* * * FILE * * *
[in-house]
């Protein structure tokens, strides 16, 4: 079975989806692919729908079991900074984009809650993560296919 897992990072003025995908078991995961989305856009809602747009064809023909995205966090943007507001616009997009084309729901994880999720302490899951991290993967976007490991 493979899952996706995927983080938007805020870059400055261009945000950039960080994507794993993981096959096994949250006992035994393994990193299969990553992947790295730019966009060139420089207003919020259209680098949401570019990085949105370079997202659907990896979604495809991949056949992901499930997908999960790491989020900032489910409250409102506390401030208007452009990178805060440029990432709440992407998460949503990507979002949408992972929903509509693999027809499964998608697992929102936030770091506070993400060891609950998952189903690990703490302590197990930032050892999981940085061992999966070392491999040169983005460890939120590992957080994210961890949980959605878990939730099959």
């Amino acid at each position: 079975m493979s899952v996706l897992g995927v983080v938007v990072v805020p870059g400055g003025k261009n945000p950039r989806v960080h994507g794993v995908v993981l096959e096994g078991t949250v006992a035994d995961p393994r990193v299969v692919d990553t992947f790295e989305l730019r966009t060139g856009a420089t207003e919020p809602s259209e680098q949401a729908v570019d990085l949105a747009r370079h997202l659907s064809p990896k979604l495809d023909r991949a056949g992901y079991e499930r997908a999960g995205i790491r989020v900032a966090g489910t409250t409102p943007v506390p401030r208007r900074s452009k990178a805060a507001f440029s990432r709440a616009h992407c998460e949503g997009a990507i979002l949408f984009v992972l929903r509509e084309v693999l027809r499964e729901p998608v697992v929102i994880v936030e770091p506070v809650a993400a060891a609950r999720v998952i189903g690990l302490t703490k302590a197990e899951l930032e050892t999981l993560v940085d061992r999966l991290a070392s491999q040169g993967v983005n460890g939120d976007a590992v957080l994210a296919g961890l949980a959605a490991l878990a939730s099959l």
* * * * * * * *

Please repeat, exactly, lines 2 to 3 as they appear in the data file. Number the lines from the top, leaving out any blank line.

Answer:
């Protein structure tokens, strides 16, 4: 079975989806692919729908079991900074984009809650993560296919 897992990072003025995908078991995961989305856009809602747009064809023909995205966090943007507001616009997009084309729901994880999720302490899951991290993967976007490991 493979899952996706995927983080938007805020870059400055261009945000950039960080994507794993993981096959096994949250006992035994393994990193299969990553992947790295730019966009060139420089207003919020259209680098949401570019990085949105370079997202659907990896979604495809991949056949992901499930997908999960790491989020900032489910409250409102506390401030208007452009990178805060440029990432709440992407998460949503990507979002949408992972929903509509693999027809499964998608697992929102936030770091506070993400060891609950998952189903690990703490302590197990930032050892999981940085061992999966070392491999040169983005460890939120590992957080994210961890949980959605878990939730099959």
């Amino acid at each position: 079975m493979s899952v996706l897992g995927v983080v938007v990072v805020p870059g400055g003025k261009n945000p950039r989806v960080h994507g794993v995908v993981l096959e096994g078991t949250v006992a035994d995961p393994r990193v299969v692919d990553t992947f790295e989305l730019r966009t060139g856009a420089t207003e919020p809602s259209e680098q949401a729908v570019d990085l949105a747009r370079h997202l659907s064809p990896k979604l495809d023909r991949a056949g992901y079991e499930r997908a999960g995205i790491r989020v900032a966090g489910t409250t409102p943007v506390p401030r208007r900074s452009k990178a805060a507001f440029s990432r709440a616009h992407c998460e949503g997009a990507i979002l949408f984009v992972l929903r509509e084309v693999l027809r499964e729901p998608v697992v929102i994880v936030e770091p506070v809650a993400a060891a609950r999720v998952i189903g690990l302490t703490k302590a197990e899951l930032e050892t999981l993560v940085d061992r999966l991290a070392s491999q040169g993967v983005n460890g939120d976007a590992v957080l994210a296919g961890l949980a959605a490991l878990a939730s099959l």